ITU-R REC. P.1812

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ITU-R REC. P.1812

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DESCRIPTION

The ITU-R Rec. P.1812 [1] “A path-specific propagation prediction method for point-to-area terrestrial services in VHF and UHF bands” describes a propagation prediction method suitable for terrestrial point-to-area services in the frequency range 30 MHz to 3 GHz for the signal levels detailed evaluation exceeded for a given percentage of time, p%, in the range 1% ≤ p ≤ 50% and a given percentage of locations, pL, in the range 1% ≤ pL ≤ 99%. The method provides detailed analysis based on the terrain profile. Therefore, this method may be used to predict both the service area and availability for a desired signal level (coverage), and the reductions in this service area and availability due to undesired, co- and/or adjacent-channel signals (interference).

The method is suitable for predictions for radiocommunication systems utilizing terrestrial circuits having path lengths from 0.25 km up to about 3000 km distance, with both terminals within approximately 3 km height above ground.

DEVELOPMENT

The method is first described in terms of calculating basic transmission loss (dB) not exceeded for p% time for the median value of locations. The location variability and building entry loss elements are then characterized statistically with respect to receiver locations. The availability of detailed terrain profiles, usually extracted from a digital terrain data base, is assumed. Otherwise, the ITU-R Rec. 1546 should instead be used for predictions.

The following input data are required:

Frequency f [GHz].

Percentage of average year (p) for which the calculated signal level is exceeded.

Percentage of locations (pL) for which the calculated signal level is exceeded.

Geographical coordinates of both terminals (transmitter and receiver) and antenna centre heights above ground level.

Antenna gains Gt, Gr (dBi) in the horizon direction along the great-circle path for both stations.

Type of terrain: Coastal land, inland or sea.

Distances from terminals to the coast.

Radiometeorological data as:

oΔN (N-units/km), the average radio-refractive index lapse-rate through the lowest 1 km of the atmosphere.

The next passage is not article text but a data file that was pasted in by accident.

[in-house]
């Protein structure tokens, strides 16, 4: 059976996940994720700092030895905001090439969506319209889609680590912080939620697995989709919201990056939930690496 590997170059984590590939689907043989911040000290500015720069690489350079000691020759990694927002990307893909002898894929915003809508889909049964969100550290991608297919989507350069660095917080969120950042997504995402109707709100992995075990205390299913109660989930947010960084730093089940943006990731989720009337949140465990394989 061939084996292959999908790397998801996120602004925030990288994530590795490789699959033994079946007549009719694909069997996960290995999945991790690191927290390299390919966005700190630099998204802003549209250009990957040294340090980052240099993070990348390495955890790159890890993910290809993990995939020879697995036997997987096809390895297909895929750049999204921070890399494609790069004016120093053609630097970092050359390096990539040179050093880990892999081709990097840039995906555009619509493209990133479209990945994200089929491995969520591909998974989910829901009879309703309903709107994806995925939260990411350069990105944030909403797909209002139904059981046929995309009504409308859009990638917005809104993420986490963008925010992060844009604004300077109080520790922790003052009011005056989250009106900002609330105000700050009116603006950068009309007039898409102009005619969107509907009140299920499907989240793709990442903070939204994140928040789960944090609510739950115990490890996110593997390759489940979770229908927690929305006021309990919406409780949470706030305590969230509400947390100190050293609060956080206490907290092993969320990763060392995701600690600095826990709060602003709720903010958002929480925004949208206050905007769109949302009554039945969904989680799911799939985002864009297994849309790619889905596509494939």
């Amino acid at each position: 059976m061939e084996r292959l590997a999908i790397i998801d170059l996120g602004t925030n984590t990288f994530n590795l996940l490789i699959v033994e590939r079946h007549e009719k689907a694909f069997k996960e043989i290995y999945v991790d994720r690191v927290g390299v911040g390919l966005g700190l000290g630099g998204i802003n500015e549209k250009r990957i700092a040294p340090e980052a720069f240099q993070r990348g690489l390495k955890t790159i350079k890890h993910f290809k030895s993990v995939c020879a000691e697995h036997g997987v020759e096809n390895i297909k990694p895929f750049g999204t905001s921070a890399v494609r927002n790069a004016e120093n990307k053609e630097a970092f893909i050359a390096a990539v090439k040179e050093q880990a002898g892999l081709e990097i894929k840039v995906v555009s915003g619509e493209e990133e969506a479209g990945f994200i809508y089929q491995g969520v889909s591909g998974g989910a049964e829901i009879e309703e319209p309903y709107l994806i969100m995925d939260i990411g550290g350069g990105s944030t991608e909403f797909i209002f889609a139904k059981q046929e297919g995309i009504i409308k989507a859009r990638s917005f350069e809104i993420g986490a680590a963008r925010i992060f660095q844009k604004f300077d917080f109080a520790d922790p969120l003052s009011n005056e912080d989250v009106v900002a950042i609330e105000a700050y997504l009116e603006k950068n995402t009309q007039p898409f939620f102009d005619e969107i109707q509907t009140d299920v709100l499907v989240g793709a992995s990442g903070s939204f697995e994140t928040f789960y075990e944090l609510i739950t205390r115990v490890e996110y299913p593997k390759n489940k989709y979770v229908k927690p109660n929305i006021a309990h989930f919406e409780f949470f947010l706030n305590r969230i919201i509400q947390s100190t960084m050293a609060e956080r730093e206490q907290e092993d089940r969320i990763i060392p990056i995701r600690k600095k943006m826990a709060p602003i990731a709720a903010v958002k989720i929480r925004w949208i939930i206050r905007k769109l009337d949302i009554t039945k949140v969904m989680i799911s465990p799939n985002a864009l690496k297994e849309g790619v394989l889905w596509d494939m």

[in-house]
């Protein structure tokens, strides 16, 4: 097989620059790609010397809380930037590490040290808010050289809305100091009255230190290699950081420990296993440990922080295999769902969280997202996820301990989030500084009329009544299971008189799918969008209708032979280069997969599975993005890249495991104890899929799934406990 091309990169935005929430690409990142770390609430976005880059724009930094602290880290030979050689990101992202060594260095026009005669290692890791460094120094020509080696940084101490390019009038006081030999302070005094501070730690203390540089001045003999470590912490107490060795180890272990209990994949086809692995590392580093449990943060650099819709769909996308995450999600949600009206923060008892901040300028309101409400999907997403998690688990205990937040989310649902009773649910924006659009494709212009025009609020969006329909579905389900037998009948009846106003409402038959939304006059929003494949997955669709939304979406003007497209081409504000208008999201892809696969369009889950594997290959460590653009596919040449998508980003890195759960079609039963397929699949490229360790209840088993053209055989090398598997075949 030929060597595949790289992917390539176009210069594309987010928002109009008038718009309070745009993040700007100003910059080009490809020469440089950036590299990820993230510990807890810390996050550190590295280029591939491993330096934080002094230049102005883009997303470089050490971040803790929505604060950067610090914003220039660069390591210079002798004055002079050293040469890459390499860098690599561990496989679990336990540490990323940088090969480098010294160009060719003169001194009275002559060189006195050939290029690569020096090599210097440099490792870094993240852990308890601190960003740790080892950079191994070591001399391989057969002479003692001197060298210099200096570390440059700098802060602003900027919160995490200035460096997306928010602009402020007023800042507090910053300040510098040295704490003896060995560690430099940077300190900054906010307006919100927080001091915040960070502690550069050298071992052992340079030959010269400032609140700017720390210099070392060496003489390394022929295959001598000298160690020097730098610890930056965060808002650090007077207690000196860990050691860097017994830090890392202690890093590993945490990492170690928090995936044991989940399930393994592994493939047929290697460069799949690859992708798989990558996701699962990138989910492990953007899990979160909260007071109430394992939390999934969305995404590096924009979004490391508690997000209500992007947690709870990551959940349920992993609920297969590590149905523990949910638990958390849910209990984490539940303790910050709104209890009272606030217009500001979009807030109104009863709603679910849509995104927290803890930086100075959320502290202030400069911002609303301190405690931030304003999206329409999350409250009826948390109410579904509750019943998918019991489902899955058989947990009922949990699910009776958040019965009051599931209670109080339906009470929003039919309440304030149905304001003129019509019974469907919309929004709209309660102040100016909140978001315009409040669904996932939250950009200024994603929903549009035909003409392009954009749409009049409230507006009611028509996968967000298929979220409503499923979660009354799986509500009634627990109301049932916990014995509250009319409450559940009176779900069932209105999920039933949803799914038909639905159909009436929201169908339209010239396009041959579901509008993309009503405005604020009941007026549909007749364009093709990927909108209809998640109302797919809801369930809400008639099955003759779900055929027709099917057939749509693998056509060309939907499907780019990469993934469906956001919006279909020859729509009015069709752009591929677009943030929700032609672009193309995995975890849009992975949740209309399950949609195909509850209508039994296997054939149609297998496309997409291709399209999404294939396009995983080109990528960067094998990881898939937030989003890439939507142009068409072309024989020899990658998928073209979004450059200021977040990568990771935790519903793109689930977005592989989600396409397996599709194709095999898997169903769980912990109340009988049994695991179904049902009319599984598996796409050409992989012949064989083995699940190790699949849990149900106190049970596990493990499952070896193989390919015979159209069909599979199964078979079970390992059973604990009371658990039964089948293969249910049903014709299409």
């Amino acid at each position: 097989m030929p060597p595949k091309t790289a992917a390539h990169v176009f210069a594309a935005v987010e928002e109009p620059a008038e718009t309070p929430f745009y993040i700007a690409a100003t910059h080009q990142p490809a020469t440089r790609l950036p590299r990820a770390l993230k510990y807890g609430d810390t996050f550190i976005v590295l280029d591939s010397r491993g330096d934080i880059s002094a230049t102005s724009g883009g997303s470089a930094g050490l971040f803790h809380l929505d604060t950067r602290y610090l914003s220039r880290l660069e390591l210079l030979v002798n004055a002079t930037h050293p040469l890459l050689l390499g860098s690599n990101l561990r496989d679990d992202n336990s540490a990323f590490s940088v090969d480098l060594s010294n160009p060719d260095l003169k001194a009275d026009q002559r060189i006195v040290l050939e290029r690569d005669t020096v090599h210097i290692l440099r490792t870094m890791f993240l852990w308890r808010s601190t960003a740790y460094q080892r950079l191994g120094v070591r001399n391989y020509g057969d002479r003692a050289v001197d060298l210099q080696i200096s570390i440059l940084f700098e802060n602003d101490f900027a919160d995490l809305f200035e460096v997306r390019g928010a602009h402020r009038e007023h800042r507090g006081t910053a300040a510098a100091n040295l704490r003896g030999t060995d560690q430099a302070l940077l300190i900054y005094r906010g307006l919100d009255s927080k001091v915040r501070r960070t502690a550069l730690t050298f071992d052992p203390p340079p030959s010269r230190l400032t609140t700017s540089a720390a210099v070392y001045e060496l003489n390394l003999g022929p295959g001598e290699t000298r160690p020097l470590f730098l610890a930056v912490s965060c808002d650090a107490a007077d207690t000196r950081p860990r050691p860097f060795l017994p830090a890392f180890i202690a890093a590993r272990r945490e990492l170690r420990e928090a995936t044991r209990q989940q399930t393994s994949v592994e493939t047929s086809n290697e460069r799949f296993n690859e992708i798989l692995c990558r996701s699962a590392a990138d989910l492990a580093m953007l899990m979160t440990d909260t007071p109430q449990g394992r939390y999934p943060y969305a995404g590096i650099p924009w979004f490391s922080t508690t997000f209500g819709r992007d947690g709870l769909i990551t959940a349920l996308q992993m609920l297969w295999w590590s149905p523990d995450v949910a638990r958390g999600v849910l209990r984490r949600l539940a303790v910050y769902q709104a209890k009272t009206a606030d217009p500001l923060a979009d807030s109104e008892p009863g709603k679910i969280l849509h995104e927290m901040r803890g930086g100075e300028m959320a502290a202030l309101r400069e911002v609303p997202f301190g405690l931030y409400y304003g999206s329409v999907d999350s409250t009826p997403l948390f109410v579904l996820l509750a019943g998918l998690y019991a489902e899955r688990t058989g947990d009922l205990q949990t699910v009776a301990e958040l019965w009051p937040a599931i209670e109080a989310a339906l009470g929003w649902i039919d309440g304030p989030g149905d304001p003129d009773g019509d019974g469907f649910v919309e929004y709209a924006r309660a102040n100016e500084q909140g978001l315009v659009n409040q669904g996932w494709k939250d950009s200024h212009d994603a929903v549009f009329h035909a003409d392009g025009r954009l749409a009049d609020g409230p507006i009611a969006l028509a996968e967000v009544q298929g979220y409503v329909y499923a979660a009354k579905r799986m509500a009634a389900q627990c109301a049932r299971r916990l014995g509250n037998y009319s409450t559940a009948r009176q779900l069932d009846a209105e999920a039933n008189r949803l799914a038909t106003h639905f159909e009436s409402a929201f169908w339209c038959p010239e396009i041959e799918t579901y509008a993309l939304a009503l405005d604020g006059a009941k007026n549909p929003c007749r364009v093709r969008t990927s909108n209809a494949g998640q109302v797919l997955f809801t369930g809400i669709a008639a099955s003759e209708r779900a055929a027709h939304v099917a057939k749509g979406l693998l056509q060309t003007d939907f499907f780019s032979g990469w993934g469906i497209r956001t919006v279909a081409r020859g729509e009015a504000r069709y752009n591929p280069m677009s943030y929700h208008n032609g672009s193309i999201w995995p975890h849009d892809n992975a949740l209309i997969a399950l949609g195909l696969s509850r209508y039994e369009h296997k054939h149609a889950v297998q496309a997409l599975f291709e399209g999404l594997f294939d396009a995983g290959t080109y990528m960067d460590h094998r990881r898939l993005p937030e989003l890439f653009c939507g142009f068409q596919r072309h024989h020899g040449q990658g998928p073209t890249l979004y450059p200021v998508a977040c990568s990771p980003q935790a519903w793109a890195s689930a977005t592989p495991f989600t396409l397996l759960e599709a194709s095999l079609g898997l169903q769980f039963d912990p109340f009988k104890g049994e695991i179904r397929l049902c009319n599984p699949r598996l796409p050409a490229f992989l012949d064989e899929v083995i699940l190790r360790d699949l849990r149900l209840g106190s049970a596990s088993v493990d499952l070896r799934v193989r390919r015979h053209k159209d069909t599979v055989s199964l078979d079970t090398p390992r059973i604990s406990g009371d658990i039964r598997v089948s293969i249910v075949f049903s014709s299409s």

oß0(%), the time percentage for which refractive index lapse-rates exceeding 100 N-units/km can be expected in the first 100 m of the lower atmosphere, used to estimate the relative incidence of fully developed anomalous propagation at the latitude under consideration. It is calculated from the type of terrain and distances to the coast.

oN0 (N-units), the sea-level surface refractivity.

From this initial set of data, a number of secondary parameters related to effective Earth radius and ducting incidence are calculated, as well as others obtained from the path profile analysis.

The propagation prediction method takes into consideration the following elements:

Line of sight.

Diffraction (embracing smooth-Earth, irregular terrain and sub-path cases).

Tropospheric scatter.

Anomalous propagation (ducting and layer reflection/refraction).

Height-gain variation in clutter.

Location variability.

Building entry losses.

The different elements are briefly described below. For a detailed calculations description, please refer to the Recommendation [1].

 

Line-of-sight propagation (including short-term effects)

The following should all be evaluated for both line-of-sight and trans-horizon paths.

The basic transmission loss due to free-space propagation is given by:

rec1812_1

(1)

Corrections for multipath and focusing effects at p and ß0 percentage times, respectively, are given by:

rec1812_2

(2)

rec1812_3

(3)

Calculate the basic transmission loss not exceeded for time percentage, p%, due to line-of-sight propagation (regardless of whether or not the path is actually line-of-sight), as given by: